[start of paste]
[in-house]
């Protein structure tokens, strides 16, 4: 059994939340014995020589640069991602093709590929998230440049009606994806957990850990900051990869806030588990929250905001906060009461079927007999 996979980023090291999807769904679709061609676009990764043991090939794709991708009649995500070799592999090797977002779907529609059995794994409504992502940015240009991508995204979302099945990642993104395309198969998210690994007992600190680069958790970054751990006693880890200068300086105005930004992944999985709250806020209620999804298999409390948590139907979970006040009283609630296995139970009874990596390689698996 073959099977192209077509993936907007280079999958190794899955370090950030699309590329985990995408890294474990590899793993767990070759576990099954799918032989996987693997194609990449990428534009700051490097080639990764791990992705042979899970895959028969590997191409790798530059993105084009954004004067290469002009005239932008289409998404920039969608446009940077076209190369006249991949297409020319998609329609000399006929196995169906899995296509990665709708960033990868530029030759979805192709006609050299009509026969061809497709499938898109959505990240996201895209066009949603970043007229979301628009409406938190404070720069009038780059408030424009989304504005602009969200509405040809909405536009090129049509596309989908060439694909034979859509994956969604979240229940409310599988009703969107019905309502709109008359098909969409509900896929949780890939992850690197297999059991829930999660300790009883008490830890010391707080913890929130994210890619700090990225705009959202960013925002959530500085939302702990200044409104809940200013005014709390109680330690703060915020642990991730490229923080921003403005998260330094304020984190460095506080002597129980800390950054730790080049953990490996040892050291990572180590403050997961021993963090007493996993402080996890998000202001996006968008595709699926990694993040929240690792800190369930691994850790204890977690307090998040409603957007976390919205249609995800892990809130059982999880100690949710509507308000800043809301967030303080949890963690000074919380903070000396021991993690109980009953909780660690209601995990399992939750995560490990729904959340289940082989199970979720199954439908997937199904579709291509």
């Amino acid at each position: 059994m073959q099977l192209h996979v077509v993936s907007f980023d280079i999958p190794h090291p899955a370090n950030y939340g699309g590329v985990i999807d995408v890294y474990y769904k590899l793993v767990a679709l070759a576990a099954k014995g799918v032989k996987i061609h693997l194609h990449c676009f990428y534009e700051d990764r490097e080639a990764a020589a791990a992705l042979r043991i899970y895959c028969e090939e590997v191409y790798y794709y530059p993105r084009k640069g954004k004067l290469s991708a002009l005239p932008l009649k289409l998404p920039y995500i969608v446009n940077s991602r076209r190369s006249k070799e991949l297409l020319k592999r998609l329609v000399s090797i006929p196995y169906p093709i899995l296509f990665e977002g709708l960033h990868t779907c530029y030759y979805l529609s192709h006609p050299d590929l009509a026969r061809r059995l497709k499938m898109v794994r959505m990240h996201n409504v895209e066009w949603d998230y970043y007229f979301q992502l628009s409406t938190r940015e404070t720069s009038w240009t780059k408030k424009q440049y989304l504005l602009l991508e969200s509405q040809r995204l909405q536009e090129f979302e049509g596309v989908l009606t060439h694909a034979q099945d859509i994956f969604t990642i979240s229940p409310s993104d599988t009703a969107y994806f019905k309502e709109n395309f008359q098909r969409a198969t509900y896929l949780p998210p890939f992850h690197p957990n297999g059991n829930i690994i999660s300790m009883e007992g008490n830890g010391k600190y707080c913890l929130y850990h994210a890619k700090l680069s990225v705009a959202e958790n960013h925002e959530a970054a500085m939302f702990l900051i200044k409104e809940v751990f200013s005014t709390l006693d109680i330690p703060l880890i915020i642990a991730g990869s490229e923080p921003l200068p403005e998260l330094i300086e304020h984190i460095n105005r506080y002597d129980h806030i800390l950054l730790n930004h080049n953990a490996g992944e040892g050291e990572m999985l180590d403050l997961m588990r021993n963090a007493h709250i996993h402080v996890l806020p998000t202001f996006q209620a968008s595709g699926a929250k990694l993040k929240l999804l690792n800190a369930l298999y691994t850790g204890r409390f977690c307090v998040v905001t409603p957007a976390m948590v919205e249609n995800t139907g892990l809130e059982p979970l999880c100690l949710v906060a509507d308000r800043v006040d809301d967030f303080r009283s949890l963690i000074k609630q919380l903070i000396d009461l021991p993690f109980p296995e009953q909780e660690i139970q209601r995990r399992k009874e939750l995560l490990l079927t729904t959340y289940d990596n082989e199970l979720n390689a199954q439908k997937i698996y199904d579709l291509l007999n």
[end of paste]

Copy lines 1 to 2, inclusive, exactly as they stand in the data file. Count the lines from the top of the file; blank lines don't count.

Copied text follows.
[in-house]
């Protein structure tokens, strides 16, 4: 059994939340014995020589640069991602093709590929998230440049009606994806957990850990900051990869806030588990929250905001906060009461079927007999 996979980023090291999807769904679709061609676009990764043991090939794709991708009649995500070799592999090797977002779907529609059995794994409504992502940015240009991508995204979302099945990642993104395309198969998210690994007992600190680069958790970054751990006693880890200068300086105005930004992944999985709250806020209620999804298999409390948590139907979970006040009283609630296995139970009874990596390689698996 073959099977192209077509993936907007280079999958190794899955370090950030699309590329985990995408890294474990590899793993767990070759576990099954799918032989996987693997194609990449990428534009700051490097080639990764791990992705042979899970895959028969590997191409790798530059993105084009954004004067290469002009005239932008289409998404920039969608446009940077076209190369006249991949297409020319998609329609000399006929196995169906899995296509990665709708960033990868530029030759979805192709006609050299009509026969061809497709499938898109959505990240996201895209066009949603970043007229979301628009409406938190404070720069009038780059408030424009989304504005602009969200509405040809909405536009090129049509596309989908060439694909034979859509994956969604979240229940409310599988009703969107019905309502709109008359098909969409509900896929949780890939992850690197297999059991829930999660300790009883008490830890010391707080913890929130994210890619700090990225705009959202960013925002959530500085939302702990200044409104809940200013005014709390109680330690703060915020642990991730490229923080921003403005998260330094304020984190460095506080002597129980800390950054730790080049953990490996040892050291990572180590403050997961021993963090007493996993402080996890998000202001996006968008595709699926990694993040929240690792800190369930691994850790204890977690307090998040409603957007976390919205249609995800892990809130059982999880100690949710509507308000800043809301967030303080949890963690000074919380903070000396021991993690109980009953909780660690209601995990399992939750995560490990729904959340289940082989199970979720199954439908997937199904579709291509």